Whether or not you fast from food and drink on 17 Tammuz, I ask my Jewish and Israeli readers to please consider fasting from negative assumptions about our Muslim cousins and Palestinian neighbors; whether or not you are observing the Ramadan fast from food, I ask my Muslim and Palestinian readers to please consider fasting from negative assumptions about your Jewish cousins and Israeli neighbors in turn. May this minor fast day, and the following Three Weeks of opening ourselves to grief, bring us together in our low places so that together we may begin the work of building a better world.

17 Tammuz: the walls begin to fall

One of the five minor fast days on the Jewish calendar is coming up this weekend: 17 Tammuz, the day when we mourn the breaching of the walls of Jerusalem before the destruction of the Second Temple in 70 C.E. On 17 Tammuz we also remember the breaking of the first set of tablets of the Ten Commandments when Moshe came down the mountain and saw the children of Israel worshipping the golden calf. (A side note: this year 17 Tammuz falls on a Shabbat, so the fast will be observed on Sunday, the 18th of Tammuz, instead.) 17 Tammuz is the beginning of the "Three Weeks," also known as bein ha-meitzarim -- "between the narrows" or "in tight straits" -- a period of semi-mourning which culminates with Tisha b'Av.

I didn't grow up observing 17 Tammuz or the Three Weeks (or, for that matter, Tisha b'Av.) The Three Weeks aren't universally observed in the liberal Jewish world. (See Do Reform Jews Observe the Three Weeks?)  Some of us are unaware of this fast day, and others may feel some resistance to commemorating it by eschewing food all through the daylight hours of the day. What does it mean to mourn the siege of a city almost two thousand years ago, the breaching of the first wall which led to the fall of the Temple, especially when many of us no longer see the Temple Mount as the axis mundi, the umbilicus of creation, the place where communication with God is uniquely possible?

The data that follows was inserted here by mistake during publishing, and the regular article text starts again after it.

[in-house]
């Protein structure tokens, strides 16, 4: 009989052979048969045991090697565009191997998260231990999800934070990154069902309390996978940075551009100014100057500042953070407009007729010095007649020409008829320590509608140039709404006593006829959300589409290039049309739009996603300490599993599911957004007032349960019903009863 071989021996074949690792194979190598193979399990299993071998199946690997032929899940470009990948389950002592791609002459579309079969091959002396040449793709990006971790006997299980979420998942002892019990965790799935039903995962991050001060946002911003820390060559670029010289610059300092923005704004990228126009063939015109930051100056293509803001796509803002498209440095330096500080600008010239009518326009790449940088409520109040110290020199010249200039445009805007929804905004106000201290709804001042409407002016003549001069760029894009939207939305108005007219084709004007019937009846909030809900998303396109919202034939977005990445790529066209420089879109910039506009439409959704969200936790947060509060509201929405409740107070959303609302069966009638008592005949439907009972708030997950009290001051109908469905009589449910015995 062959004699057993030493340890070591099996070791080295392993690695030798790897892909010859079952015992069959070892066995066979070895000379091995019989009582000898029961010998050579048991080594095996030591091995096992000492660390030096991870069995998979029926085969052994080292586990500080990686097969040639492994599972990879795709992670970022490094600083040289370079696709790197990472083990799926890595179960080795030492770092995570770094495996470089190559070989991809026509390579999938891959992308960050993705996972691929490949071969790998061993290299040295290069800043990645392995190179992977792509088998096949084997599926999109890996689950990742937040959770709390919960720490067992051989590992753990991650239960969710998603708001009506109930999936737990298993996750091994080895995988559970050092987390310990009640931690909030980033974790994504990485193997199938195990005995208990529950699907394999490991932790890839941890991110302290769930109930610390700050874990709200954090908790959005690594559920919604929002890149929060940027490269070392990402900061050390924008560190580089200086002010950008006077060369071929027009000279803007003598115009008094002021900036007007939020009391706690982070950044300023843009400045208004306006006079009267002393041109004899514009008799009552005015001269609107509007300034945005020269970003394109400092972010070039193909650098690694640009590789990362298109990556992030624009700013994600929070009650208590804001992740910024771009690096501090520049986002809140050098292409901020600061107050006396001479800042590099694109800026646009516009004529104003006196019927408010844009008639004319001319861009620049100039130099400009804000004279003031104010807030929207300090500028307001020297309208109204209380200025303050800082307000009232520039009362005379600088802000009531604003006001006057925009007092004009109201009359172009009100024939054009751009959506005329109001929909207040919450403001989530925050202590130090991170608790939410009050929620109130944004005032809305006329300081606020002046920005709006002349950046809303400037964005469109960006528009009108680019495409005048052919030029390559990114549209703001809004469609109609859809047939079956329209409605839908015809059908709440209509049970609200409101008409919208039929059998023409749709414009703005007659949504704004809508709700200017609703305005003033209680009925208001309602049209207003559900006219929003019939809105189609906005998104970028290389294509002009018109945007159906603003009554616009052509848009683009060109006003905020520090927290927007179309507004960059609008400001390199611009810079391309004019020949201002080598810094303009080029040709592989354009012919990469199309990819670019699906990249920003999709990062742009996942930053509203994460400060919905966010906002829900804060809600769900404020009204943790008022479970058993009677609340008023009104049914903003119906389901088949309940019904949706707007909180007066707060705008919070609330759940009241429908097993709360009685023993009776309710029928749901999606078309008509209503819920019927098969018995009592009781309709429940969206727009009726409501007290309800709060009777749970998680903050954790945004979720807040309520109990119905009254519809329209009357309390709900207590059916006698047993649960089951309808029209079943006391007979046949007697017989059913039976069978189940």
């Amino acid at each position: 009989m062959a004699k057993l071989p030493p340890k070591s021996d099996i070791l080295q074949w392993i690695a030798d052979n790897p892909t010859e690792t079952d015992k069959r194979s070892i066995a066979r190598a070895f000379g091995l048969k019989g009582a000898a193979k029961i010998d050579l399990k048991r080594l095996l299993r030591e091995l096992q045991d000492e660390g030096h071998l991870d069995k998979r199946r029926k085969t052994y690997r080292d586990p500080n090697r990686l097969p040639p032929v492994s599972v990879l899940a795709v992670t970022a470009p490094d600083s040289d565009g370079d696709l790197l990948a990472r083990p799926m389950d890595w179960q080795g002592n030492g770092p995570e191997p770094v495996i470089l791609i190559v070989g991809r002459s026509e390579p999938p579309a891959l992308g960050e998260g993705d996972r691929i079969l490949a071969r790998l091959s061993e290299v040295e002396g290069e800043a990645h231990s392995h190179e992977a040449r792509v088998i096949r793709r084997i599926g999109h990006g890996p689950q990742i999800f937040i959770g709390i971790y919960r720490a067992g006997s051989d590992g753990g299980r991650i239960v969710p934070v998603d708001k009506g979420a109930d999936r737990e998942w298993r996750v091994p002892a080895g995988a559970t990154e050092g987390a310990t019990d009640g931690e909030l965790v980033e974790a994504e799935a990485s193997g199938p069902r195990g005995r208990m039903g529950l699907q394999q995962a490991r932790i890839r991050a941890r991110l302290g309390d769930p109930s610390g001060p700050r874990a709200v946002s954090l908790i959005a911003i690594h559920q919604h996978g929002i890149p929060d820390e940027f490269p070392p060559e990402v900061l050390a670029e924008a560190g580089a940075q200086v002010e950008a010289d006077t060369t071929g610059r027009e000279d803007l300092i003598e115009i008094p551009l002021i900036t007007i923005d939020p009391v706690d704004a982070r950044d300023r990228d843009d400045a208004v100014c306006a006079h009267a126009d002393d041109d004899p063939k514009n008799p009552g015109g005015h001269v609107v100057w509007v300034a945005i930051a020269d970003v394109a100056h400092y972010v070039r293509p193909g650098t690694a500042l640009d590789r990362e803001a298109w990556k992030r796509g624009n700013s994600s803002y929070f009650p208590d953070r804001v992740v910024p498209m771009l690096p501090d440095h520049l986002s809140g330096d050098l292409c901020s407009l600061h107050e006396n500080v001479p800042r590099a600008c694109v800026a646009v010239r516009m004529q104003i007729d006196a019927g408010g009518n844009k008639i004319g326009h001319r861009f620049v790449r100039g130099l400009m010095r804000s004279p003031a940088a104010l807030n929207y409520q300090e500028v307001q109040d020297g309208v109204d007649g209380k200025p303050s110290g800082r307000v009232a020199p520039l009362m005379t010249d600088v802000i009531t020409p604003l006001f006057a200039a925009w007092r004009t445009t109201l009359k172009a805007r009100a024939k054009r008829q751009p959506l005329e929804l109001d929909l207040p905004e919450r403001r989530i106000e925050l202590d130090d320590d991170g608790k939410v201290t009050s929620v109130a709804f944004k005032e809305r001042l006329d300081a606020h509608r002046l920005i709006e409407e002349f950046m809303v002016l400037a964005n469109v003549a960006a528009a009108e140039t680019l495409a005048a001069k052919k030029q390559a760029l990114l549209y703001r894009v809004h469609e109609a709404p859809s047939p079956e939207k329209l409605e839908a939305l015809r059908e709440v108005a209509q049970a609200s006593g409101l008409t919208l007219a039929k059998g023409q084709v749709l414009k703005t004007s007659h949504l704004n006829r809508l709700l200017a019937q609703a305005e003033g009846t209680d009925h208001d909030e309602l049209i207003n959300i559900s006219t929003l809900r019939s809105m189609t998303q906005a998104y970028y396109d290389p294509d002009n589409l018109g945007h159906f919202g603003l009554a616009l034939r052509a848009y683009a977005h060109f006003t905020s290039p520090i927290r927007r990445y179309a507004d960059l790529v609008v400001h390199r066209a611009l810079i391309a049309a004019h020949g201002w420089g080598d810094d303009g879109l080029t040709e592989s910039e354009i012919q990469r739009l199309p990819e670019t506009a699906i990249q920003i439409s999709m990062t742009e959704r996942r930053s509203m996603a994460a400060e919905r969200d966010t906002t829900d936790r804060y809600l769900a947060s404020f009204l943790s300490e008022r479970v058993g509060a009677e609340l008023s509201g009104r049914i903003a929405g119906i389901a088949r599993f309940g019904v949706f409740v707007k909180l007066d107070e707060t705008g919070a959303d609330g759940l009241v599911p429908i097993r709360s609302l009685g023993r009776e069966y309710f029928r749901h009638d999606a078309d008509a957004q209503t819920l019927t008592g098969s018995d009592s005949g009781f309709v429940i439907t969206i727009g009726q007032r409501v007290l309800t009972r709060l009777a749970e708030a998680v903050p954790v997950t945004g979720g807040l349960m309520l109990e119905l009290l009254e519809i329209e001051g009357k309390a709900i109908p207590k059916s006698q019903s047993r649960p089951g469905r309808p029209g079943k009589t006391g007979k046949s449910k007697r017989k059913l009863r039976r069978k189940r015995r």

Rabbi Lynn Gottlieb suggests that 17 Tammuz is a day to mourn the ways in which the structures of peace are being dismantled in our time. Hearing that, some of us may think of olive trees uprooted and homes demolished; others may think of the removal of settlers from Gaza. What are the impediments to peace in today's Jerusalem? There's passionate disagreement on that front -- which makes me also think: what are the impediments to peace between and among us, in our community, who see the situation in Israel and Palestine in differing ways? The Talmud (tractate Yoma) tells us the Second Temple fell because of sinat chinam, "baseless hatred," within our community. Are we any kinder than our ancestors were?

How are the structures of caring and compassion dismantled in our time? The structures of understanding, gentleness, kindness?

Whether or not you are fasting on 17 Tammuz, consider donating what you would ordinarily spend on a day's food budget to an organization which works to effect healing. Combatants for Peace works to create healing and change in the Middle East; RAINN (the Rape, Abuse, and Incest National Network) works to create healing for those who have suffered rape or abuse. Or choose a group in your community which works to alleviate some of the brokenness of our world.

What can we learn from the teaching that Moshe shattered the first set of tablets, broken-hearted at the apostasy of the community he served, on this same day when we remember the breaking of Jerusalem's city walls? Maybe that hope lies in learning how to care for that which is broken. Midrash holds that the children of Israel carried the broken tablets along with the second set of whole ones in the ark of the covenant. That which is broken is still holy, is still deserving of our respect and our care. "There is nothing so whole," said Reb Menachem Mendel of Kotzk, "as the broken heart."

On 17 Tammuz; on every day of the year; may we learn to extend hope and kindness to all who suffer. May we learn that in our very brokenness lies the possibility of healing and transformation.

Preparing for 10 Tevet

This post may be triggering for survivors of rape and sexual abuse. If that is you, please guard your boundaries carefully, and feel free to skip this one if you need to.


For many liberal Jews, fasting means the experience of forgoing food and drink on Yom Kippur. Others also observe the custom of fasting on Tisha b'Av, the day which commemorates the fall of both Temples in Jerusalem. These two days are Judaism's major fasts. But there are also five minor fast days on the Jewish calendar. Minor fasts last from dawn until nightfall, and (in the traditional understanding) one is permitted to eat breakfast if one arises before dawn for the purpose of doing so, though one must finish eating before first light.